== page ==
Travel writing is a glamorous but difficult genre. To a reader it’s an easy sell: you get to go to fantastic places and see unusual things without spending the money. But for a writer, getting your tone right can be tricky. The speaker’s narration of the exotic wonders of the place they’re visiting can quickly turn condescending and even racist. Only the most skilled writers can toe the line. Like, you know, Steinbeck. In this list, I’ve observed the following parameters: no recent blockbusters, as many of the world’s regions as one could possibly fit, and steering away from the older, 19th-century popular travel books unless there was something particularly remarkable about …Read More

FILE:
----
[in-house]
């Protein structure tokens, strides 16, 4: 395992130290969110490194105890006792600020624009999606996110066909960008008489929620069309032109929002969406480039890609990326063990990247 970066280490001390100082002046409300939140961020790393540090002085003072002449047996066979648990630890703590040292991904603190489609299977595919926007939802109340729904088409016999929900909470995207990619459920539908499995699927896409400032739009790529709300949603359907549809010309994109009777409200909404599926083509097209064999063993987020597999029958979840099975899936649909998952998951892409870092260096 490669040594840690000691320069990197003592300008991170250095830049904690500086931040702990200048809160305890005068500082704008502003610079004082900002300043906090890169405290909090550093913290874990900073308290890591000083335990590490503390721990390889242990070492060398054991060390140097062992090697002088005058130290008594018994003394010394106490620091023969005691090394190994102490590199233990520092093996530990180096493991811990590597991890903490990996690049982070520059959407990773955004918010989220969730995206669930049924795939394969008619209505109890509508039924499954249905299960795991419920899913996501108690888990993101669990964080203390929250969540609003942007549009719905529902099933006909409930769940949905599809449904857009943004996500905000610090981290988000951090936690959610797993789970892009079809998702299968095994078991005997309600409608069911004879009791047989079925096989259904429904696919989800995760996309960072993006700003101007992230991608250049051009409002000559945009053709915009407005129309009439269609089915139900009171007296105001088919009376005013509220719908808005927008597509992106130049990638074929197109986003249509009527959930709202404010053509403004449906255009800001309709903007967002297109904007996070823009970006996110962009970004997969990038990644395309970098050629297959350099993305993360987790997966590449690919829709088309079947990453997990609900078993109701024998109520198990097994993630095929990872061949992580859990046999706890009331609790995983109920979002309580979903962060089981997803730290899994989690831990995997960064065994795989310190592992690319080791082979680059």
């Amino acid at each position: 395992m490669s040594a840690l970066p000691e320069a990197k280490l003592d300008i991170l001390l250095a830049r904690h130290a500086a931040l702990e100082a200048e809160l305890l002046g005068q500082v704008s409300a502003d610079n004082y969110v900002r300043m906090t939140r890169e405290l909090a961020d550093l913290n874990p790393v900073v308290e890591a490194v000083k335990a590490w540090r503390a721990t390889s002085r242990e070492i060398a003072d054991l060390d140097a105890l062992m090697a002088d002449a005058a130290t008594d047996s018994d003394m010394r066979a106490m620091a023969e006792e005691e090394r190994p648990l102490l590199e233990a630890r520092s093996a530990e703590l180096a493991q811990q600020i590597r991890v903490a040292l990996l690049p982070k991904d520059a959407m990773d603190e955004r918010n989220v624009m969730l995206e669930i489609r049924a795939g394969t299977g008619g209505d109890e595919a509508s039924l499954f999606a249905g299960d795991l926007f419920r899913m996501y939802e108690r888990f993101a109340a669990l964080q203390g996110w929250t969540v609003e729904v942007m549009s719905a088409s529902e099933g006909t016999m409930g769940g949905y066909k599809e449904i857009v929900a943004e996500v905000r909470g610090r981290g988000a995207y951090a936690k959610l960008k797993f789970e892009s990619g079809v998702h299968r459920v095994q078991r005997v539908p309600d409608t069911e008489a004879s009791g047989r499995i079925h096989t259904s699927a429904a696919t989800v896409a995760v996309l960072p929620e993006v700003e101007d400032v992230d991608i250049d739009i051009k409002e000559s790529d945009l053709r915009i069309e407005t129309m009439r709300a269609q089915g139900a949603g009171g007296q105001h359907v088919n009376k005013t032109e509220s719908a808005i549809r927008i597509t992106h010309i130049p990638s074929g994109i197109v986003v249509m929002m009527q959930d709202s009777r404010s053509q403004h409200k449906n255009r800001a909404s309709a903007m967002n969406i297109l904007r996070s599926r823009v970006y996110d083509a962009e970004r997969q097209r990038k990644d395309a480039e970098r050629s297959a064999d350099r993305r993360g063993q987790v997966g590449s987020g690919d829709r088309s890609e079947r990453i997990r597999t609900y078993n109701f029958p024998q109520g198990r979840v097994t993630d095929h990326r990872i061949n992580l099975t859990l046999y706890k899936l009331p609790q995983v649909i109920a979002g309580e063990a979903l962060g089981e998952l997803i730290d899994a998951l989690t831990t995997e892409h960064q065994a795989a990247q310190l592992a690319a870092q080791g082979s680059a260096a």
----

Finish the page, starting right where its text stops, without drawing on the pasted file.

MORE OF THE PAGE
Next season, Canada’s Royal Winnipeg Ballet will be presenting an adaptation of Margaret Atwood’s beloved novel, The Handmaid’s Tale. While there’s no denying the power of the book, it does seem somewhat strange fodder for a ballet — given that it’s a dystopic indictment of fundamentalism and gender norms and all. However, as it turns out, a number of surprising novels have been adapted for the stage as ballets or operas — check out a selection of these after the jump, and feel free to add to the list in the comments.